A similar pattern occurs when the underlying cognitive structures and processes of a user are traced. The initial observation stages as explained earlier on highlighted the many observations that users could make. The test subject's initial pursuits or expectations were weighed against the final outcome of the interpretations they made of the case study (data sets explored). The hypothesis formulated was characterized by the novelty of the observed patterns. By this we mean; the majority of hypotheses were centered on describing and hence explaining the unique patterns that were inherent in the data. The majority of hypothesis were not centered around describing the normal patterns, but only those that seemed abnormal. The point is that, the visual method of observation and interpretation seem to dominate the stages before any unique or spatial structure with appropriate pre-inventive properties is discovered. Once that is attained, the explanations seem to follow.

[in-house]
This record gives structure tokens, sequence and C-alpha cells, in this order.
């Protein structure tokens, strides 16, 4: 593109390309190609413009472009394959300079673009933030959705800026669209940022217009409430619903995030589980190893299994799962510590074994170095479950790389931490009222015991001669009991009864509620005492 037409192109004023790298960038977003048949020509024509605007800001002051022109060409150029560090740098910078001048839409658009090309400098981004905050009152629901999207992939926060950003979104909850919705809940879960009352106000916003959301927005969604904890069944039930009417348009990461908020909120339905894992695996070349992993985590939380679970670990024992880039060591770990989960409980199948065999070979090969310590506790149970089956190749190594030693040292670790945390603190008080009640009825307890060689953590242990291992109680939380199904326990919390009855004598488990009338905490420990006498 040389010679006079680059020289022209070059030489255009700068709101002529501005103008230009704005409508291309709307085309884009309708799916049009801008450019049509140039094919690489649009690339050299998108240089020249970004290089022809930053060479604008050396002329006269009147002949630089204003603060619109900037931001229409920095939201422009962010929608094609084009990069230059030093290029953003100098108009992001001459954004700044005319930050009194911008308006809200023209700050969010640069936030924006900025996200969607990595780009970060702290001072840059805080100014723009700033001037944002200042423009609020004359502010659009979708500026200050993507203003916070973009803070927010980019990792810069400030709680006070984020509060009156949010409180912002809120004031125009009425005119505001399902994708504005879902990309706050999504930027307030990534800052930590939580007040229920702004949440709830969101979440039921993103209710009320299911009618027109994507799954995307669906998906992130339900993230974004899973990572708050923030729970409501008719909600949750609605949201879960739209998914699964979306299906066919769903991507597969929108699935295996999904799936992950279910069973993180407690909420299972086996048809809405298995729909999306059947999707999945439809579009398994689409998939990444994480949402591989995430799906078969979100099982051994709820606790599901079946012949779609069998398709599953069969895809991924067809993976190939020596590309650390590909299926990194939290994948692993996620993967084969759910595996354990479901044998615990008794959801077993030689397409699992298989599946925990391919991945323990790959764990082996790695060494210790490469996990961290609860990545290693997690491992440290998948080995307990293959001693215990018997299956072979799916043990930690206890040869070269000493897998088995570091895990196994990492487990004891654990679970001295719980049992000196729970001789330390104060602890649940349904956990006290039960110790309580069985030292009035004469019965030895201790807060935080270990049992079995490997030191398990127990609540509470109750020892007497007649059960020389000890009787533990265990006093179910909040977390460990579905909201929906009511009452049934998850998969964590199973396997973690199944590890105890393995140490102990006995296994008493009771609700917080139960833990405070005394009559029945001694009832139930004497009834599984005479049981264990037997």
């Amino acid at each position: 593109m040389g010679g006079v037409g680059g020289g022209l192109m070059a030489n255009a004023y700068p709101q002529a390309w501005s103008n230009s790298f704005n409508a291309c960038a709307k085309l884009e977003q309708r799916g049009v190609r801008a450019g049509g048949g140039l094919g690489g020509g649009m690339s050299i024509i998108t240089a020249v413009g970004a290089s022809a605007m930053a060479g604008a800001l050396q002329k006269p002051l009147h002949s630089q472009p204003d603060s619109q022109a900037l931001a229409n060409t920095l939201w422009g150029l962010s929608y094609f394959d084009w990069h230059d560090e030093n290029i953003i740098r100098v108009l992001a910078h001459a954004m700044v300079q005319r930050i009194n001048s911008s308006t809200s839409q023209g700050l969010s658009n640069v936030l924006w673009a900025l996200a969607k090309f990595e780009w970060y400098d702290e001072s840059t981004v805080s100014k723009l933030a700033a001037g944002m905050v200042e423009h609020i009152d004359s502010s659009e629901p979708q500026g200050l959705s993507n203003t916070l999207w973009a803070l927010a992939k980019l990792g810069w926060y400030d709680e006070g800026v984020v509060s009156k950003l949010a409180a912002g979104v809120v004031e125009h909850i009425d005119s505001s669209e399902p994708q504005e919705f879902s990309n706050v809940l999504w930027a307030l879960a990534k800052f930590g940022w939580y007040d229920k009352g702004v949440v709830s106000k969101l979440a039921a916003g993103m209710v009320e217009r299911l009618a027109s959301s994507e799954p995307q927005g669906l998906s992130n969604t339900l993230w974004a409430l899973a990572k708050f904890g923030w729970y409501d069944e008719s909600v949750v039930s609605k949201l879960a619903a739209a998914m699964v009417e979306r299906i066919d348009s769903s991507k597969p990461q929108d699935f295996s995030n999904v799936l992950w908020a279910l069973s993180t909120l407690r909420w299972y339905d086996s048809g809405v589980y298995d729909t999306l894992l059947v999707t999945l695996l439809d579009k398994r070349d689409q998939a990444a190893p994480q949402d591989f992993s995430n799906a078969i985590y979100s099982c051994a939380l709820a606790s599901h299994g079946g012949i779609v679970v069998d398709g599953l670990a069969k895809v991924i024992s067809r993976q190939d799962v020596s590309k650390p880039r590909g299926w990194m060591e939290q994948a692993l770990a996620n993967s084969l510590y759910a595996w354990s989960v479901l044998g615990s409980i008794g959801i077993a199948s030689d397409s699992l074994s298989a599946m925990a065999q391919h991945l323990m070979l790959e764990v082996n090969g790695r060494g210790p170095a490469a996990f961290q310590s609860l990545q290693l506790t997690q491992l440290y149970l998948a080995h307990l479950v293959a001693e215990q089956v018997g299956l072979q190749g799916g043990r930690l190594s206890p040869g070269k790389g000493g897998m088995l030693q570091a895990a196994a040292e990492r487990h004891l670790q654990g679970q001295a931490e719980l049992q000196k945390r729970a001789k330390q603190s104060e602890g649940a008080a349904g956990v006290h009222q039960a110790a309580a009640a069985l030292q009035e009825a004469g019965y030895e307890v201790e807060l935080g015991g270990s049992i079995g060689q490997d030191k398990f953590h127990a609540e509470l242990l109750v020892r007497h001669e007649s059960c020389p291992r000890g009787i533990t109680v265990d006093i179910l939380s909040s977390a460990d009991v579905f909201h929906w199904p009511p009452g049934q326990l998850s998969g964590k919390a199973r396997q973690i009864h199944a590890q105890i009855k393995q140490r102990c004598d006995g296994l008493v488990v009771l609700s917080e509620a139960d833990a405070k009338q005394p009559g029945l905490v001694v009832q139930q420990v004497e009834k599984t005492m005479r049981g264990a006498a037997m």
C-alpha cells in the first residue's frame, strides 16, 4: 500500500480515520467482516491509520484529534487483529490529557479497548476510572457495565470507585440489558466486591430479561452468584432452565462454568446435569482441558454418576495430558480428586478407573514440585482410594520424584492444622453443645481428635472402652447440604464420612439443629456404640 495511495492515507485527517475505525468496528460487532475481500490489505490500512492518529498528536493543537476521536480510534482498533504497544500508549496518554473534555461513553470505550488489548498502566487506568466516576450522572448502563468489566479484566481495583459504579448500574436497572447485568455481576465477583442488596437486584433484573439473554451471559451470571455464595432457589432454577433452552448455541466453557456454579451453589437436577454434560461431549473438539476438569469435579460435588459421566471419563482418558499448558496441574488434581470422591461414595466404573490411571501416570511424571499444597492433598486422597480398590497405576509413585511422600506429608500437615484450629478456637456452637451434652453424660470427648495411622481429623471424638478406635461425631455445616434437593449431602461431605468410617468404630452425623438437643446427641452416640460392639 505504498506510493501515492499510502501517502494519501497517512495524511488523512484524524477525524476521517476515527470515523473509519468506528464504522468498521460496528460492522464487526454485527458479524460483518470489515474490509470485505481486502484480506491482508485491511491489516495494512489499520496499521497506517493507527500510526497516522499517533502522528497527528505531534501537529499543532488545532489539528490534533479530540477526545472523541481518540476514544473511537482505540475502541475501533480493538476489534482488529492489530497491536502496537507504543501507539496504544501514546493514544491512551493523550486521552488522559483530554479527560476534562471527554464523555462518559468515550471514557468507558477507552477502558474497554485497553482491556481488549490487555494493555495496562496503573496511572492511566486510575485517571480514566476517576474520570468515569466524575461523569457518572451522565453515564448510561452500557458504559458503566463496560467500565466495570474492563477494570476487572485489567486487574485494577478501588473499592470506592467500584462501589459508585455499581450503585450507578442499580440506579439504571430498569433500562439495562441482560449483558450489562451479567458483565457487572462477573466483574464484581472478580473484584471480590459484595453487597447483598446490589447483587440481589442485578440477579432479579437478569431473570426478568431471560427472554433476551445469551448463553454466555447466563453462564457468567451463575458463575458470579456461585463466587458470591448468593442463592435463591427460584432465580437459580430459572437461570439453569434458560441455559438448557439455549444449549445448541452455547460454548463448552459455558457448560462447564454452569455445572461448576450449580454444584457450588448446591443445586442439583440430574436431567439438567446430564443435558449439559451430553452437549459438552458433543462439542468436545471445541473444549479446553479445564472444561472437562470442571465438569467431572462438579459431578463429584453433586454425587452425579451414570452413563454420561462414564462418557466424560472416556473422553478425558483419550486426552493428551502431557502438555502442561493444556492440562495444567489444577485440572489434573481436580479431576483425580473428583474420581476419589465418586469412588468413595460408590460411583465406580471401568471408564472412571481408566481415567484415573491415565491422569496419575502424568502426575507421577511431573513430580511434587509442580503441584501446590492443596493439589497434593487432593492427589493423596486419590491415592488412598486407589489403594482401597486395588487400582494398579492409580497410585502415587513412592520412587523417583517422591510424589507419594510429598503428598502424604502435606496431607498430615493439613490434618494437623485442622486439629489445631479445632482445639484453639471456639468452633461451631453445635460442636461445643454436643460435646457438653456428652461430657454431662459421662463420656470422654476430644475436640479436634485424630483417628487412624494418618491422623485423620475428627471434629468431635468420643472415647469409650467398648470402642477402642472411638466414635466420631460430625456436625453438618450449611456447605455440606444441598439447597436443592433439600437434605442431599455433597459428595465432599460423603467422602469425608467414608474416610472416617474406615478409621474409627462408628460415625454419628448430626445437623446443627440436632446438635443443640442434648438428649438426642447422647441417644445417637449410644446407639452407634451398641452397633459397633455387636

The fundamental observation that guided this work is that the environment in which animation are used at present does not support the exploratory pursuits that geoscientist undertake. These environments lack or have no functionalities to enhance the exploration process. Finding out their true exploratory performance is inhibited by uses that intuitively favour embedding graphical displays with interactive and dynamic tools as a qualifying trait for exploration. This seem to crop up from the continual improvement and proliferation of graphics hardware for workstations and personal computers, where performance is characterized by fast, high quality graphics displays coupled with highly expressive interactive input devices to achieve real-time visualization. But most importantly, no research had been undertaken to define a nature or set of properties that would qualify animation environments as being self sufficient for undertaking exploratory tasks. We thought that defining these properties would not only help in designing animation functionalities that steer exploration, but also would help to evaluate the resulting end-products. Exploratory products in this sense, are then not just abstract knowledge pop-ups, but rather are result of the purposeful and skilful use facilitated by geoscientists using visual functionalities to construct new knowledge. This knowledge has a valid construct in that, the results obtained can be generally perceived as unique, sensible and practical even by others not involved with the tasks.